Once endometrial cancer has been diagnosed, doctors perform tests to determine the stage of the cancer. Staging is the process of determining:
- The grade of your cancer (how abnormal the cells look and how likely the cancer is to grow and spread)
- Whether (and how deeply) it has invaded your uterus’s muscle layer
- Whether it has spread outside your uterus
Doctors use a cancer’s stage as a key factor in making treatment recommendations and estimating a patient’s chance for recovery. For endometrial cancer, staging is typically done at the time of surgery, which means you and your healthcare team will probably need to wait until after surgery to make some of your treatment decisions.
The most common staging system for gynecological cancers is the International Federation of Gynecology and Obstetrics (FIGO) 2010 system. This is the system that gynecologic oncologists at Seattle Cancer Care Alliance use.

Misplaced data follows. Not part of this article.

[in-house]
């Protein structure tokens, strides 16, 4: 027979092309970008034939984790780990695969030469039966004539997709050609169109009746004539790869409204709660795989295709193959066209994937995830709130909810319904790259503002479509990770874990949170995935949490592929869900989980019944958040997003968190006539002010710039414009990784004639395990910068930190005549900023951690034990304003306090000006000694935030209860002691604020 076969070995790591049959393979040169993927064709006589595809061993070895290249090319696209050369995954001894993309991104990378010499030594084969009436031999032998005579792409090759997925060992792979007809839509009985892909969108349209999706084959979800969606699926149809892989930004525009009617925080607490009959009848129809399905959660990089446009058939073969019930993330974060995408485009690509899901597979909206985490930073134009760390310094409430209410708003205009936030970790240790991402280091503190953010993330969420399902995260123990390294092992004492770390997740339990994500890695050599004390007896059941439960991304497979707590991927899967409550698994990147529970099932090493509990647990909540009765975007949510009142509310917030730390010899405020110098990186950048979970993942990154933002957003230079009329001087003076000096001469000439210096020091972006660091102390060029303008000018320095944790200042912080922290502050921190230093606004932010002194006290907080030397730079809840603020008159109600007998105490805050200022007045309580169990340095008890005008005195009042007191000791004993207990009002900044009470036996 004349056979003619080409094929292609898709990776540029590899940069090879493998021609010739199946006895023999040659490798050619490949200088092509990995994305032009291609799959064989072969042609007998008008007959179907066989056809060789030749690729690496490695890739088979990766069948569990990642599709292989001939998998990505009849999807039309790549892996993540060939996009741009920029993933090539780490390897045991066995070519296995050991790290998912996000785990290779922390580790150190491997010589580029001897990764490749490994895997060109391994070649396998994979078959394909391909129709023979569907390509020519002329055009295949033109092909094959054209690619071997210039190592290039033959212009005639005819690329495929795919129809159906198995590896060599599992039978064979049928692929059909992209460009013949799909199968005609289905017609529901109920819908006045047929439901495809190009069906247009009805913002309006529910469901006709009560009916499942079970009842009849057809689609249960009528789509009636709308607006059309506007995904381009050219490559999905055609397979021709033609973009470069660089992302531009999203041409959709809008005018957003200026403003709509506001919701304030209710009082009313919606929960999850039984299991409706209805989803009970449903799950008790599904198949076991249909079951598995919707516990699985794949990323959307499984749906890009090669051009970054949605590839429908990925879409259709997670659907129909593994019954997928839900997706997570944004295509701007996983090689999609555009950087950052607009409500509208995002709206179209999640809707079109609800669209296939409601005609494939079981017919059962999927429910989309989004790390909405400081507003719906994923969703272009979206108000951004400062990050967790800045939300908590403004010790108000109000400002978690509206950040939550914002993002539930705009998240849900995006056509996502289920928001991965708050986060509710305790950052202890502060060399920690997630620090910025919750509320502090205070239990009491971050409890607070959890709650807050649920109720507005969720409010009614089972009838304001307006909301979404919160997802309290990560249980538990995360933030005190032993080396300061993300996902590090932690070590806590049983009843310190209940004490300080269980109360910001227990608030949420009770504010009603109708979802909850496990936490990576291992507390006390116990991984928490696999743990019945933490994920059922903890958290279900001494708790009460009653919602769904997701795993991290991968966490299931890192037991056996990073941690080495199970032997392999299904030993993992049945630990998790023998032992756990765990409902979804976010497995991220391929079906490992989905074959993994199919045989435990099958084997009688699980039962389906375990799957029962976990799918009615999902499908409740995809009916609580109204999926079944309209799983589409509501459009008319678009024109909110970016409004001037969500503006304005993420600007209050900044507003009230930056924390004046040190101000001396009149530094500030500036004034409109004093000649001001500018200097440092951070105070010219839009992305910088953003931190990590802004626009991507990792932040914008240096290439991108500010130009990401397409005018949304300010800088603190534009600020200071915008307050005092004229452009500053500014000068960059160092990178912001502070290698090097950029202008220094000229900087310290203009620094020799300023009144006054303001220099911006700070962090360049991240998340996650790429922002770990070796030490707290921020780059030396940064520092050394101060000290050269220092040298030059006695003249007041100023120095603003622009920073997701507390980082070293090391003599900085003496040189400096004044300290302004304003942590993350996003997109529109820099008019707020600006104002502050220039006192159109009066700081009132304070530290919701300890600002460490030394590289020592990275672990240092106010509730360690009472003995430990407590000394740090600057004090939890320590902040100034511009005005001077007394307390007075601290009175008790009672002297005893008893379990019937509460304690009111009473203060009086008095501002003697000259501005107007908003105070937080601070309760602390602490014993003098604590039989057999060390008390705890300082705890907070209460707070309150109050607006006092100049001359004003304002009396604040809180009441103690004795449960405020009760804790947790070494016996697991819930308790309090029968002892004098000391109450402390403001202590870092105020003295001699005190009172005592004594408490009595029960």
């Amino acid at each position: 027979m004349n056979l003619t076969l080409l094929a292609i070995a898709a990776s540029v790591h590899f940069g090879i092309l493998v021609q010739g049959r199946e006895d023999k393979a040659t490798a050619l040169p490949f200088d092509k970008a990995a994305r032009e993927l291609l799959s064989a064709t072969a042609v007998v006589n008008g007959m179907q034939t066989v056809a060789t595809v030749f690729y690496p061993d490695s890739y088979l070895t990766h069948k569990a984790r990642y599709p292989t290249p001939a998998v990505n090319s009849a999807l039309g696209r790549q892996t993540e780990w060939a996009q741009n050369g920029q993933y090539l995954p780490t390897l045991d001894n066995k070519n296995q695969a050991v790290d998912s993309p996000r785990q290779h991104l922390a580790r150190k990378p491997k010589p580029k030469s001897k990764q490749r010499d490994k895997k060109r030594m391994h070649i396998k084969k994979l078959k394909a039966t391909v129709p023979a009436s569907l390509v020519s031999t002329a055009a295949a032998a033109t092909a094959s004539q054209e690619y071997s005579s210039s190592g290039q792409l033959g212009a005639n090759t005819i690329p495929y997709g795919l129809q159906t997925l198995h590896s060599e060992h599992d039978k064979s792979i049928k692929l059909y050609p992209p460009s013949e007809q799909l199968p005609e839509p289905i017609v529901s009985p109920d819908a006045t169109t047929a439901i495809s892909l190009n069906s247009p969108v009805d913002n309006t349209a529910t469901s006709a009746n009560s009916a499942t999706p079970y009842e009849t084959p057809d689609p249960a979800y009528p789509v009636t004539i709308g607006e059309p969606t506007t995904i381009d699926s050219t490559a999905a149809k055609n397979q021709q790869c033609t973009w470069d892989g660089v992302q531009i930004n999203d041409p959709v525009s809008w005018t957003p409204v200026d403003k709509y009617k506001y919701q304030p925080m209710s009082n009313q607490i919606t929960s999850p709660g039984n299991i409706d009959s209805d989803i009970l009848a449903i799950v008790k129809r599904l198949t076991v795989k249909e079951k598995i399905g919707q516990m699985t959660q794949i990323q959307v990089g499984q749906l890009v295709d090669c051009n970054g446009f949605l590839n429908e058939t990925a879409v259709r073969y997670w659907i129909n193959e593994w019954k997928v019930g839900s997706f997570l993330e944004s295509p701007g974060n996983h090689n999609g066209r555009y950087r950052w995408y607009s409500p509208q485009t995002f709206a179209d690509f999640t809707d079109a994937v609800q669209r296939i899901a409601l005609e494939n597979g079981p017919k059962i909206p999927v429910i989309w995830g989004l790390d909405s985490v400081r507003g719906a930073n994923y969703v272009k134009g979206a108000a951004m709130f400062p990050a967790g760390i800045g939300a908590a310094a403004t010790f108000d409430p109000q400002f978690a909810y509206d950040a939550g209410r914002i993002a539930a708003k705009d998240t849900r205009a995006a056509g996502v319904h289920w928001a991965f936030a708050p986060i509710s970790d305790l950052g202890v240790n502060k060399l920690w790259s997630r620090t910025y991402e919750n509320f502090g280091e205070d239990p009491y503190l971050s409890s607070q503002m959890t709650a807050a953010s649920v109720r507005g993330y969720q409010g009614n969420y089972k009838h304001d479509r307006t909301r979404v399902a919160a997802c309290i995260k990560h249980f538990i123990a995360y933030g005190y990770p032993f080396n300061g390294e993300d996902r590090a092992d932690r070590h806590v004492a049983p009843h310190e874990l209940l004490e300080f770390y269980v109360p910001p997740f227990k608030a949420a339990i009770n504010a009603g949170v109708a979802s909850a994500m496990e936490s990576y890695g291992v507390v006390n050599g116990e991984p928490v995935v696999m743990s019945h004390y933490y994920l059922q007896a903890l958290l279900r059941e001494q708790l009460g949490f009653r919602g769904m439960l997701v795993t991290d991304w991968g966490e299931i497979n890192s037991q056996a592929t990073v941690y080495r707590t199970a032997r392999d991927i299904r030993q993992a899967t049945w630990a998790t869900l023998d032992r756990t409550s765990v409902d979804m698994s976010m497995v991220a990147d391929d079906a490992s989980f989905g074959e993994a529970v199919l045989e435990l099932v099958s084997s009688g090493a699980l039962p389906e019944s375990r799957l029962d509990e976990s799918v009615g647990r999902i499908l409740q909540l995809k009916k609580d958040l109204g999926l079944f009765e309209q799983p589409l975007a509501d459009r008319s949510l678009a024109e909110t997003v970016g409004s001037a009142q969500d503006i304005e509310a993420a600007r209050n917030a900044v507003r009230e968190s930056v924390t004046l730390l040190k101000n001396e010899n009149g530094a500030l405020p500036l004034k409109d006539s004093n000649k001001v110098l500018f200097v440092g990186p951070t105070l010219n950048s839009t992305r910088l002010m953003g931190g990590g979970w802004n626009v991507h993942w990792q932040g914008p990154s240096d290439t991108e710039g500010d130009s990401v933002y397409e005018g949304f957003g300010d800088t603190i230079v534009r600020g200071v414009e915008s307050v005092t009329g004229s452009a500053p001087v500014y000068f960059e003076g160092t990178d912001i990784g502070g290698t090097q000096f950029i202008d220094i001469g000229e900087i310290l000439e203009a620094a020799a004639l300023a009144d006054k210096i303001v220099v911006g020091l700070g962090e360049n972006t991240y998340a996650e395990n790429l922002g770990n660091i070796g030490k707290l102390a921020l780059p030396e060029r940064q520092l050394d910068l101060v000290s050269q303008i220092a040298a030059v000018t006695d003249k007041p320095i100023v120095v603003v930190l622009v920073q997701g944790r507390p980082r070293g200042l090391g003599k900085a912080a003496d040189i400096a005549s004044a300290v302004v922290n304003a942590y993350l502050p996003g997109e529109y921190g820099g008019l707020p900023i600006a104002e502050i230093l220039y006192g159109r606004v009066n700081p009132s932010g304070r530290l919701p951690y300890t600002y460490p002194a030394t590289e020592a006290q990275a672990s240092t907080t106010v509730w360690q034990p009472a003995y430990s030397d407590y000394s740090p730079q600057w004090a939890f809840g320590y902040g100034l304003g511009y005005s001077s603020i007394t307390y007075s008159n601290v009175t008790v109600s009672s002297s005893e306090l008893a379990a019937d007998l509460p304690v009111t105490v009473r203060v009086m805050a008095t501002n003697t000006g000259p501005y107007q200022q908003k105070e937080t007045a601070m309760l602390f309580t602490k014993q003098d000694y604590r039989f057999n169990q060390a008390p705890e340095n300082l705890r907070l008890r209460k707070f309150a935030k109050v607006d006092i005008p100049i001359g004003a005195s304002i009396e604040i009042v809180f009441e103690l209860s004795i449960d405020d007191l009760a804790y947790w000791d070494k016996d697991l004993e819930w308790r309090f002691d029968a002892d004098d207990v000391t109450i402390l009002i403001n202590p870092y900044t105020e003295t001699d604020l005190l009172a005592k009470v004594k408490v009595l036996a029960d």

- Stage I: Cancer is only in the body of the uterus (that is, only in the upper uterus, not in the cervix). It may have spread from the endometrium into the myometrium. There’s no cancer in the supporting connective tissue (stroma) of the cervix or outside the uterus.
- Stage II: Cancer has spread to the supporting connective tissue of the cervix but not beyond the uterus.
- Stage III: Cancer has spread outside the uterus to nearby tissue in the pelvic area—the outer surface of the uterus (serosa), the fallopian tubes, the ovaries, the vagina, the parametrium (tissue around the uterus), or regional lymph nodes (pelvic or para-aortic nodes). It has not spread outside the pelvic area.
- Stage IV: Cancer has spread to the bladder or bowel, lymph nodes in the groin (inguinal nodes), or organs outside the pelvis, such as the lungs, liver, or bones.